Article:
I started this blog eight years ago. At the time I was leading a discipleship group, and one of our activities was to read through the Bible together. I kept finding myself on almost a daily basis e-mailing or texting the group to illuminate a point that I wanted to make sure they noticed. After three weeks of this routine, I decided to start blogging the thoughts instead. It seemed like a great way to share my thoughts for a larger audience.
For the past eight years I’ve been sending out a post every Monday. Some have been timely, others just thoughts in my head. Many have been related around other topics I’ve been studying for sermons or classes. I’ve been humbled anytime someone commented or shared an encouraging note. It’s still hard to believe, at times, that anyone would use their time to read my words. To imagine that God could use those to encourage or uplift; I’m speechless.
For lent this year, I made the decision to drop off of social media. It seemed to be an activity that took more and more of my time, without much benefit. I enjoyed hearing from friends, but so much of it seemed negative. There were people sitting in front of me to interact with instead of my 800 friends. So I logged off. At the time, I told some close friends I might never log on again, and for the most part, that has been true. I have missed learning information about those I care about, but I have enjoyed no longer reading the negative posts.
At that same time, I started to ponder, perhaps this needed to be the final year for the blog as well. It has been a blessing, but eight years is a long time for anything. Perhaps it was time to try something different. I’m not promising to be done with blogging forever. In fact, I have a feeling that perhaps God may have me use this medium in the future at some point for God’s glory. However, for now, it seemed a break might be in order. I progressed through the year without really sharing this insight, wondering about confirmation of what is best. While I am not certain I’ve heard “the voice of the LORD” I don’t think I’ve heard a message that says I must continue. Thus, perhaps a break is best.
December marks the end of our calendar year. It’s a time when many things come to a close. Yet, in the Christian Calendar, the season of Advent is the beginning. It’s the first season of the new year. It is a time of new beginnings, new hope. We wait with hope for Christmas, for the coming of the true King.
My favorite time to preach all year is during the season of Advent. I love the themes of waiting and hope. I love hopefully longing for God to make the world right. I find many of the themes resonating in my own life, and that’s probably why I enjoy preaching during this season most of all.
Perhaps it’s fitting that I’m ending this blog at the end of Advent, for I have been in my own personal time of waiting. It’s hard to wait. We live in a society that doesn’t like to wait, and I find myself more influenced by the current culture than I want to admit. Waiting is hard, and much of life is waiting. Waiting for a holiday. Waiting for a change in season. Waiting for something new to happen. The waiting has been personally difficult because I want answers. In the waiting it is easy to succumb to fear. The future could be beautiful or troubling. It’s hard to wait in those circumstances. Yet in the waiting, God is preparing for something new. God is not absent. God is active, even when it seems we continue to wait.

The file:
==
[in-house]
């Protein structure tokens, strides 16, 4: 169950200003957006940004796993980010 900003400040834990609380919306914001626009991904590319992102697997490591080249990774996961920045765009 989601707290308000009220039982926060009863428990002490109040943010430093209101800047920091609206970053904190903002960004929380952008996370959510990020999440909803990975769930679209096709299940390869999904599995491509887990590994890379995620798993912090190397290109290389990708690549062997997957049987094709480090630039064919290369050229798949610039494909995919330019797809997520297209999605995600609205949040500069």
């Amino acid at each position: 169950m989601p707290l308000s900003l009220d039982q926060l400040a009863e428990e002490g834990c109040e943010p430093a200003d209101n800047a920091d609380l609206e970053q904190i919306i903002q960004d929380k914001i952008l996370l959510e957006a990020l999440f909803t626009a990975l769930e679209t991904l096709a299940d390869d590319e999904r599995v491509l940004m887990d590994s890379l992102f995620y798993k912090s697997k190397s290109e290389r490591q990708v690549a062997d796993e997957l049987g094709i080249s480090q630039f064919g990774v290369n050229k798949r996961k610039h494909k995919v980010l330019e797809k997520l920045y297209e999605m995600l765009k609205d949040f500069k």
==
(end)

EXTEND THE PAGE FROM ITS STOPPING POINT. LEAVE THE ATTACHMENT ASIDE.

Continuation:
Waiting is hard, but it is filled with hope. While I wait, I draw closer to God. While I wait, I know that I am not alone. I long for answers, while knowing that the only true answer that will make things right, is the coming of Christ. It is difficult to wait, but waiting in itself isn’t bad, because each day I know we are one day closer.
I may be ending this blog as Advent ends, but that doesn’t mean everything is ending. The year is just beginning, and God is still preparing to use me (and you) to do something in the Kingdom. The time of waiting is a time of preparation. God is preparing all of us for the task ahead. I don’t know what that task may be, but I feel confident, as one door closes, another is waiting to be explored.
So whether you’ve been following along for eight years, or just a few months, thank you for honoring me with your time. I’m truly humbled.
And for all of us, as we close one section and head to the future, wait with hope. For we have just celebrated the coming of Christ, and one day soon we will celebrate the coming of Christ again. There is hope. In the in-between time, may we live faithfully always pointing to the hope we have in Jesus Christ.
I’ll sign off the same way I sign off every sermon, an adaptation of the high priestly blessing…May the LORD bless you and keep you, may the LORD make his face to shine upon you and be gracious to you. And may he, give you peace. Amen.